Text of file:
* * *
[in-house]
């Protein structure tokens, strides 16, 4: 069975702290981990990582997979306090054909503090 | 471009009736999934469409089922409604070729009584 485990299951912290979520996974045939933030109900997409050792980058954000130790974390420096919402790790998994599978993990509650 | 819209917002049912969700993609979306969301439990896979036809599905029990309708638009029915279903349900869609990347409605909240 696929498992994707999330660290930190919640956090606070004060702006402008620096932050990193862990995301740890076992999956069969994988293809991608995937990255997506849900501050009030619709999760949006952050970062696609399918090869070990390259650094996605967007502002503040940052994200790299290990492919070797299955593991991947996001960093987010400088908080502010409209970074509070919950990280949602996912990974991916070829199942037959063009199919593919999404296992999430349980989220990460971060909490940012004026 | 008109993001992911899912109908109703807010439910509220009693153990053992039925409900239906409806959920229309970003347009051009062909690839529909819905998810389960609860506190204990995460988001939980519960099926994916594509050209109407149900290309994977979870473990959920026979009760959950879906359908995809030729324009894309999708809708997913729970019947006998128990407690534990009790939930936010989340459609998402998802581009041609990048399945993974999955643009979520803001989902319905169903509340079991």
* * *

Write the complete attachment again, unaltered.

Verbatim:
[in-house]
């Protein structure tokens, strides 16, 4: 069975702290981990990582997979306090054909503090 | 471009009736999934469409089922409604070729009584 485990299951912290979520996974045939933030109900997409050792980058954000130790974390420096919402790790998994599978993990509650 | 819209917002049912969700993609979306969301439990896979036809599905029990309708638009029915279903349900869609990347409605909240 696929498992994707999330660290930190919640956090606070004060702006402008620096932050990193862990995301740890076992999956069969994988293809991608995937990255997506849900501050009030619709999760949006952050970062696609399918090869070990390259650094996605967007502002503040940052994200790299290990492919070797299955593991991947996001960093987010400088908080502010409209970074509070919950990280949602996912990974991916070829199942037959063009199919593919999404296992999430349980989220990460971060909490940012004026 | 008109993001992911899912109908109703807010439910509220009693153990053992039925409900239906409806959920229309970003347009051009062909690839529909819905998810389960609860506190204990995460988001939980519960099926994916594509050209109407149900290309994977979870473990959920026979009760959950879906359908995809030729324009894309999708809708997913729970019947006998128990407690534990009790939930936010989340459609998402998802581009041609990048399945993974999955643009979520803001989902319905169903509340079991």